Unlike weapons utilization, weapons preference is the single weapon that a hunter prefers. Obviously, a majority (81%) of deer hunters prefer rifles. Bows (10%) are the second most preferred weapon which is interesting because compared to other states, there are limited exclusive opportunities for bow hunters in South Carolina. Nonetheless, the number of hunters indicating that bows are their preferred weapon has increased over time. Finally, there are several interesting points that can be made about preferences for other weapons based on residency. Shotguns are preferred significantly more by residents (6%) than nonresidents (2%) and muzzleloaders are preferred more by nonresidents (2.7%) than by residents (1%). The explanation of this situation is similar to that for weapons utilization in that, (1) residents do most of the dog hunting in the state and tend to use shotguns, and (2) nonresidents use muzzleloaders to take advantage of a special season that is not available as early in their home state.

Deer harvest by month of season

The 2020 Deer Hunter Survey asked hunters to provide information on the month of kill for deer taken during the 2020 season. Although South Carolina is noted to have the longest firearms deer season in the country, the relationship between season length and deer harvest is often misunderstood. Deer naturally increase their movements during the breeding season or rut making them more susceptible to being seen and harvested by hunters. In contrast, outside of the breeding season deer movements are reduced, therefore the chances of hunters seeing and harvesting deer are reduced.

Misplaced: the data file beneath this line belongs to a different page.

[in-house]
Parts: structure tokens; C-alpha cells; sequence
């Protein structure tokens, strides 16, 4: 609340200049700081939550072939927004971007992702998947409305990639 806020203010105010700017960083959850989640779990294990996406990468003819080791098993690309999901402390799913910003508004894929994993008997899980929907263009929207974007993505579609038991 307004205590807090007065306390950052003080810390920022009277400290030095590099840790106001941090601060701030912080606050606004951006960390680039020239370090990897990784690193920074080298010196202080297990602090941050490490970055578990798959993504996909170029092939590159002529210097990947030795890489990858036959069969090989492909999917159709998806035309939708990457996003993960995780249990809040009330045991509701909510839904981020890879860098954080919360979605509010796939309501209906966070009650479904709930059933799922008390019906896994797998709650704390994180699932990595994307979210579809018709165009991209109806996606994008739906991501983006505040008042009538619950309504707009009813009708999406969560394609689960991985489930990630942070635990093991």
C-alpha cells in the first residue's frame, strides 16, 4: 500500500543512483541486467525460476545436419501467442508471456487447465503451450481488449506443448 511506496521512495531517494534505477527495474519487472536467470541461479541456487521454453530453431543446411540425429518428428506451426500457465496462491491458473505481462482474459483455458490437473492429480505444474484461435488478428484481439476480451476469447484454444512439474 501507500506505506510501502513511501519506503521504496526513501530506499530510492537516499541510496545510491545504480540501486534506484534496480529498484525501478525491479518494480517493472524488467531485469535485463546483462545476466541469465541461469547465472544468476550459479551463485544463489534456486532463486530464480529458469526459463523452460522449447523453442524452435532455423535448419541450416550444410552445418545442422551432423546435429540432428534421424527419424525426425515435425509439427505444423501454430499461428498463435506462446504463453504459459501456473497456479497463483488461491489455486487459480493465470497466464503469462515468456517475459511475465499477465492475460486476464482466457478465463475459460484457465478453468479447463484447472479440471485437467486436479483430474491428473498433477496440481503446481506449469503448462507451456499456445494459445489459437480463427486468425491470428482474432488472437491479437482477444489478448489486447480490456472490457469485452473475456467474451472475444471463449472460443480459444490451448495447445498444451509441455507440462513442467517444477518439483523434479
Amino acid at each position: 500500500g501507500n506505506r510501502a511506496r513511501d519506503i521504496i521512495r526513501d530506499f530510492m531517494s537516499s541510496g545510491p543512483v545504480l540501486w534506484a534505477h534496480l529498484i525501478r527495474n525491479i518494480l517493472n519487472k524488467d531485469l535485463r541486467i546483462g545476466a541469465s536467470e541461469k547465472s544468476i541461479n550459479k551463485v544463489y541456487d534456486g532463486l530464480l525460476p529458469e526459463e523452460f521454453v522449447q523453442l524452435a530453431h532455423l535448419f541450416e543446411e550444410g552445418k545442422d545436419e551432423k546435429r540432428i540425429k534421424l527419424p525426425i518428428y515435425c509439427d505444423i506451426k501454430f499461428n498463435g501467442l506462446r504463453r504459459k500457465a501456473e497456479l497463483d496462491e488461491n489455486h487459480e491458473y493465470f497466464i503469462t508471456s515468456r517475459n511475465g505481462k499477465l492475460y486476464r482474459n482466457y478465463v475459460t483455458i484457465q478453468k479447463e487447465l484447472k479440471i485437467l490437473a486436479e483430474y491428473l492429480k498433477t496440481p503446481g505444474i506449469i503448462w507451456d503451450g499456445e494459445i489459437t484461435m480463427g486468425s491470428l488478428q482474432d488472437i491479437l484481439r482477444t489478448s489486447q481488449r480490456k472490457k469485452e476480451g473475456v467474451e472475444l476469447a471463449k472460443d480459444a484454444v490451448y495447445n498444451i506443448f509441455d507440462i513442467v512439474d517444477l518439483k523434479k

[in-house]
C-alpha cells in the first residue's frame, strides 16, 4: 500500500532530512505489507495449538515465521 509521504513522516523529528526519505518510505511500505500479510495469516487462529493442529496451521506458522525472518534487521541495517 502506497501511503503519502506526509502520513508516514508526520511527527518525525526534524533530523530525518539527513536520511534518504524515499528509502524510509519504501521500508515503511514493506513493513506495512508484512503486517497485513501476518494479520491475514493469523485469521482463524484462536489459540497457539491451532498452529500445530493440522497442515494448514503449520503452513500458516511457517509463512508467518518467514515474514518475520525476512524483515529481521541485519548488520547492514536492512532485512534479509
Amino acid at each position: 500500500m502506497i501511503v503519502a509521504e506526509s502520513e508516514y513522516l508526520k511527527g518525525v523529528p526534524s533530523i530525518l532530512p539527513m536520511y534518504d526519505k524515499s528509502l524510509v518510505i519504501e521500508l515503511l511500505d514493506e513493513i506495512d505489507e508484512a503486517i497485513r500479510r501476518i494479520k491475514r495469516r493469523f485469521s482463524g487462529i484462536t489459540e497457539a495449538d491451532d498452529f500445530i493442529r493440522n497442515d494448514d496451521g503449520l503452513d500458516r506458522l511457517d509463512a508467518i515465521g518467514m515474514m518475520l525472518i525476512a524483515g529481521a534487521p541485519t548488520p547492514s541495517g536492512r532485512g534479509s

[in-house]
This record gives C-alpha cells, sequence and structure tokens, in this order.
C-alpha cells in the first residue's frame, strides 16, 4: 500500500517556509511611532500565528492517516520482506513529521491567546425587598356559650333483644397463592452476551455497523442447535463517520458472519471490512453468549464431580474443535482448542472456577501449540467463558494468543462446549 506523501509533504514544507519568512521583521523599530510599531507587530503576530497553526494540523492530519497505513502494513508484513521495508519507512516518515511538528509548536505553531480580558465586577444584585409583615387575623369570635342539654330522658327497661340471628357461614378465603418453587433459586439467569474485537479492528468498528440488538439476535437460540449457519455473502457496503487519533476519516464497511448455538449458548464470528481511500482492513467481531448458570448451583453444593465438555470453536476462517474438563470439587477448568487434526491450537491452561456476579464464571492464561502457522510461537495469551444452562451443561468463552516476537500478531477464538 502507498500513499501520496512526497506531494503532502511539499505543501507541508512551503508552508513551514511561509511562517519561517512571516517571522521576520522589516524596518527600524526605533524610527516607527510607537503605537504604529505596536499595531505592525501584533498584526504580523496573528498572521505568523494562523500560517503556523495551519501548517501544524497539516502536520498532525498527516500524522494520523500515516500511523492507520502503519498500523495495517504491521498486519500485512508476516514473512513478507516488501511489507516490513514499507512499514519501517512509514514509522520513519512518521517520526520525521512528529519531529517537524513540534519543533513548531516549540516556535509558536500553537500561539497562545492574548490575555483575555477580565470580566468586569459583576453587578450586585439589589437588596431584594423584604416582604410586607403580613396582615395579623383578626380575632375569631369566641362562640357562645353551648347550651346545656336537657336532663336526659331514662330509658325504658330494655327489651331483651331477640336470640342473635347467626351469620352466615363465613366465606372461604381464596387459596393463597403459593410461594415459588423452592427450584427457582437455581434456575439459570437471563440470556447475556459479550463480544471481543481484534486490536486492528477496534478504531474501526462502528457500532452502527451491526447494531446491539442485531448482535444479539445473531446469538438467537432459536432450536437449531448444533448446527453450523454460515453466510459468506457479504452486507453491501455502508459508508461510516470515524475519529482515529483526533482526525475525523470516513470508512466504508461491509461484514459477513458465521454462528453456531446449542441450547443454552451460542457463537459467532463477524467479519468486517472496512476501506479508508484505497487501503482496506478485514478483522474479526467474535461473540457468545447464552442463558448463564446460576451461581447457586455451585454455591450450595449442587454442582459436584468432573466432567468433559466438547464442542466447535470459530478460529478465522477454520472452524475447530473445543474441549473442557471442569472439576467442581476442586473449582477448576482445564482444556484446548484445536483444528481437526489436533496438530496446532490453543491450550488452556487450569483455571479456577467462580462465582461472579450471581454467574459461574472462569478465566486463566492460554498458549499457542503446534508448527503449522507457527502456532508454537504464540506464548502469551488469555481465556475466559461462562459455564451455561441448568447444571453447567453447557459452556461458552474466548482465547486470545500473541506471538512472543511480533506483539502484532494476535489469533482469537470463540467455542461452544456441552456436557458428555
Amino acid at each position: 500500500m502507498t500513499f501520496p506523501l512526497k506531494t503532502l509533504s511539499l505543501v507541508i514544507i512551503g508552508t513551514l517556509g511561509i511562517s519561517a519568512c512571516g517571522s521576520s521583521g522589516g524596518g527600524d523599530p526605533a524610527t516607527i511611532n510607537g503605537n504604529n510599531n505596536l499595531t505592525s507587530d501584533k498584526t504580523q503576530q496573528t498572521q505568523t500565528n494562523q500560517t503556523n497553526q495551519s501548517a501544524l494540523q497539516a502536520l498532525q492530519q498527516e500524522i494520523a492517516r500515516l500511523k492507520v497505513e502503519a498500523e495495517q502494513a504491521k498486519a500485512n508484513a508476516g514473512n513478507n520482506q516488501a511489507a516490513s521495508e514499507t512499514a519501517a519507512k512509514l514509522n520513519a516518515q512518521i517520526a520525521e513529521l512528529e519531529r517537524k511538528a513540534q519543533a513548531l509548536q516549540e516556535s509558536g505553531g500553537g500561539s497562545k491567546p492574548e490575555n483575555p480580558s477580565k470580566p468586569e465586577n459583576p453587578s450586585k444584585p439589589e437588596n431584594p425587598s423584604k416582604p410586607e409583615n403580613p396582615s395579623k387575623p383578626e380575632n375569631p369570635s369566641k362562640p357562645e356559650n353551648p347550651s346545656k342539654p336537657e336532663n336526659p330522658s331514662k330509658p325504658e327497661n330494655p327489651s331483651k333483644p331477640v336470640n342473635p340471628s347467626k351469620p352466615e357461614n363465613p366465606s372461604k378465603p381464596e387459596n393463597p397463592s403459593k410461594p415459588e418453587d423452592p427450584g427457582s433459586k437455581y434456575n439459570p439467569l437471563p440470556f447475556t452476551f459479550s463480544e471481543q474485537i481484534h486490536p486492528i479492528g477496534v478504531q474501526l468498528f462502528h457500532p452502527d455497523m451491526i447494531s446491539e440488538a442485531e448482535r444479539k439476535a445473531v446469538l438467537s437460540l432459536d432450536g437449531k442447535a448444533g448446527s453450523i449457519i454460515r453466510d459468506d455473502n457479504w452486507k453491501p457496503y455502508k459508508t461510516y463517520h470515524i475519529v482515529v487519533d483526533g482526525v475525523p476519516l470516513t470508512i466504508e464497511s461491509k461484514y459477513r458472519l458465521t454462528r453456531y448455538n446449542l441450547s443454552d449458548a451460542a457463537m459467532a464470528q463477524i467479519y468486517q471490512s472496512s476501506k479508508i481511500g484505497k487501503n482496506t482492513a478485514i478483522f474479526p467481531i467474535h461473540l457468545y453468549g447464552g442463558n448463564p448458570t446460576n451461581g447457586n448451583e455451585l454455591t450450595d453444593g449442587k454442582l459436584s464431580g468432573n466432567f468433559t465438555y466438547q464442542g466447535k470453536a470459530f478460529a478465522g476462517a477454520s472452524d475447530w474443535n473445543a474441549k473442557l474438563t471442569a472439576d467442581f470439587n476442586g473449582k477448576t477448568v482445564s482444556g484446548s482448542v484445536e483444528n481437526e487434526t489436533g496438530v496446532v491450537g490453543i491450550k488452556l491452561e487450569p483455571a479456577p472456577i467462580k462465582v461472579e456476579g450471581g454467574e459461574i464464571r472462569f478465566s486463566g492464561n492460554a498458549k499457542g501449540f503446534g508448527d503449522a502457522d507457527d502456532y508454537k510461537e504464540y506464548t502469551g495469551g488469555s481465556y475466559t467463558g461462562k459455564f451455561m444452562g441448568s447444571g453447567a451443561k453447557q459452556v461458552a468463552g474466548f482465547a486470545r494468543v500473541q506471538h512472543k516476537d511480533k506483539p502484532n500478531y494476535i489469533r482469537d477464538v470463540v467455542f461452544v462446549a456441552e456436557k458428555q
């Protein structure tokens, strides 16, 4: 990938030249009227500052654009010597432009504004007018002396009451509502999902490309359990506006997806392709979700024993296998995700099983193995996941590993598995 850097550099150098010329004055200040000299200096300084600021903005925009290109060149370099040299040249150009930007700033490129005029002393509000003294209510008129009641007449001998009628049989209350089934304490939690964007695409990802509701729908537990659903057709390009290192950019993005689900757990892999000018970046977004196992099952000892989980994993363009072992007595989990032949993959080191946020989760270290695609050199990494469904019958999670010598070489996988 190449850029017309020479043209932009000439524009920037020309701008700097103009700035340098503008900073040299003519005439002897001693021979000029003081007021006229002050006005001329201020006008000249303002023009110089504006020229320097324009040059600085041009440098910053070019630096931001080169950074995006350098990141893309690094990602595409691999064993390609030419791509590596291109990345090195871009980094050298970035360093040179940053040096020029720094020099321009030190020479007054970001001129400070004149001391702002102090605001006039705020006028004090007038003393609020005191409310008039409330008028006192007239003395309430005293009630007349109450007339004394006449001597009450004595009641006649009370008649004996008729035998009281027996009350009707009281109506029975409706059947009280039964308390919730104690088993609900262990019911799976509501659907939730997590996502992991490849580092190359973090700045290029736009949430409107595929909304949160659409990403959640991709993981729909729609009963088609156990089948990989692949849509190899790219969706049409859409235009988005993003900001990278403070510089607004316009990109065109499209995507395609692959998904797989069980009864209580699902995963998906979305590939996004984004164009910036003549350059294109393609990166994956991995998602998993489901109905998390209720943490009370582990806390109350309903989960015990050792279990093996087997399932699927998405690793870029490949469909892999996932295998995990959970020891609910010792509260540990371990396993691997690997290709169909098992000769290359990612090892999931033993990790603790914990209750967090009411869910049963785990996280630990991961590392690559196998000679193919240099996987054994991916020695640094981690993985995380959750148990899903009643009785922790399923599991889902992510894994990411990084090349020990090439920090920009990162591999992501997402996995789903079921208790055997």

Deer harvest by month of season demonstrates this phenomenon. Although firearms seasons are not open in all parts of the state in late August and early September, relatively few deer are harvested during that time where the season is open. On the other hand, a disproportionately high number of deer are taken during October and November. October and November encompass the majority of the breeding season in South Carolina with over 80 percent of does conceiving during that period. Ultimately, timing of the season is a more important factor in determining deer harvest and quality hunting than the length of the season. Although South Carolina offers early opening seasons, there may be negative consequences as it relates to deer harvest. Hunters should understand that hunting pressure that builds prior to the breeding season can suppress daytime movements of deer during the breeding season when deer movements and hunter harvests should be greatest.